A grove of mature How to grow Musa balbisiana 'Atia Black' bananas
How to grow Musa Balbisiana 'Atia Black'

The original species of what is commonly known as the Thai Black Banana - Musa balbisiana, is a species native to eastern South Asia, northern Southeast Asia, and southern China. It is considered to be an inedible form due to the large amount of seeds within its fruit, however it is generally believed to have been part of the diet of local inhabitants as (along with Musa acuminata) it was used in the cultivation of one of the ancestors of modern cultivated bananas. It was first described for western science in 1820 by the Italian botanist Luigi Aloysius Colla (1766 –  1848)

Musa Balbisiana 'Atia Black' is a clump forming cultivar which under favourable conditions can reach a height of 5 metres. It has an upright habit and is particularly noted for its very striking dark stems and dark-green paddle-shaped leaves. When exposed to direct sunlight the stems darken further to almost black! Where conditions are suitable you can expect red to maroon to emerge which once pollinated are followed by large, blue to green coloured fruits.

How to grow Musa balbisiana 'Atia Black'

When growing in the cooler climates of northern Europe plant in a sheltered position which will receive as much sunlight throughout the day as possible. It will perform best in a rich, moist, well-drained soil. Additional watering will be required during periods of drought and a liquid fertiliser can be applied every week or so. Surprisingly it is arguably one of the most cold-hardy banana cultivars capable of tolerating frosts. If winter protection in required, cut of all the leaves to the crown and wrap in a dry mulch (such as straw or hay) and secure with chicken wire. In fact there is anecdotal evidence that the root system of Musa Balbisiana 'Atia Black' can survive temperatures down to as low as -9 degrees Celsius.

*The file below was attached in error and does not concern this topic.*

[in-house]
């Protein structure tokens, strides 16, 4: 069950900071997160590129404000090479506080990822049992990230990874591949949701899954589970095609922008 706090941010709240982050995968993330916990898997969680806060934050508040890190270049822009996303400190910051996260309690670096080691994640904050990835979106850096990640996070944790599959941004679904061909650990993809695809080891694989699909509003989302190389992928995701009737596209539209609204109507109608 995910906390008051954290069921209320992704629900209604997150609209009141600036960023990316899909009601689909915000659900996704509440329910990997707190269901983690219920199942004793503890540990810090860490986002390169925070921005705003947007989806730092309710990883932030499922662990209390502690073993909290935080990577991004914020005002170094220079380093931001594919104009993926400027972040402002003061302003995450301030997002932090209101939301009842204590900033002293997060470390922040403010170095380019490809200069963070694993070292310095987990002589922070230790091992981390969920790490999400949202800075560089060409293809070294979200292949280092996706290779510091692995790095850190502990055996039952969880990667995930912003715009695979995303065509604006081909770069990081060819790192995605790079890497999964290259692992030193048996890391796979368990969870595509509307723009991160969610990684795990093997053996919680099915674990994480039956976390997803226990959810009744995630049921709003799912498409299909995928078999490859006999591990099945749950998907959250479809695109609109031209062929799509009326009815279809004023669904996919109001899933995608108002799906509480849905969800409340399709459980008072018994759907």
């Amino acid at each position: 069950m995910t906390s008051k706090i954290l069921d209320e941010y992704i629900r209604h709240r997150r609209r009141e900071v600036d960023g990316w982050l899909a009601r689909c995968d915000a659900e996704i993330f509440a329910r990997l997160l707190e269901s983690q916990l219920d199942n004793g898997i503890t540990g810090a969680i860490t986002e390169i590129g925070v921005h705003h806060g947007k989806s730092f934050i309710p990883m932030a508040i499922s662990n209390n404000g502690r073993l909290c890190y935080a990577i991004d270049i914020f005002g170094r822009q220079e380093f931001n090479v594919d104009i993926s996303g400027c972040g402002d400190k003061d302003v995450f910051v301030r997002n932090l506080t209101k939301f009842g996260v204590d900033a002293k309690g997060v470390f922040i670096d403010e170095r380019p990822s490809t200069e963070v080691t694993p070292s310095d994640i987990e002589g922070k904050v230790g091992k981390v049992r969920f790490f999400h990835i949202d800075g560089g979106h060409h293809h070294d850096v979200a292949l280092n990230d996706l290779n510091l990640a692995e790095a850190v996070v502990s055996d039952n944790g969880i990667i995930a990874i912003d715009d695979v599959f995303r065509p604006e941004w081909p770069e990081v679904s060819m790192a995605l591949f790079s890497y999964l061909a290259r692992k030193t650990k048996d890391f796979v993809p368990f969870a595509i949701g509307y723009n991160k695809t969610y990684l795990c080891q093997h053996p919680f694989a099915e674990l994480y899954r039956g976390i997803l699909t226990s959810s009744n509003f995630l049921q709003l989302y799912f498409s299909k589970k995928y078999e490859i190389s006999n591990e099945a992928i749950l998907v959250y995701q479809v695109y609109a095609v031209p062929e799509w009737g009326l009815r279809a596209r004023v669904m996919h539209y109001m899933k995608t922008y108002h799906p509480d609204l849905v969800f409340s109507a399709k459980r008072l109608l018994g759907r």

In the milder climates a couple of layers of horticultural fleece will be suffice in all but the severest winters. Just remember that the leaves will still need to be removed to reduce the incidence of fungal rots taking hold.

To limit its size you can grow Musa Balbisiana 'Atia Black' as a container plant using as large a pot as you can effectively move with causing injury to yourself. Use a good quality compost such as John Innes 'No. 3', watering and fertilizing regularly over the growing period. As it is no longer in the ground the root system will be at a greater risk of freezing if left outside during harsh winters and so bring it in under protection until the risk of late frosts have passed.

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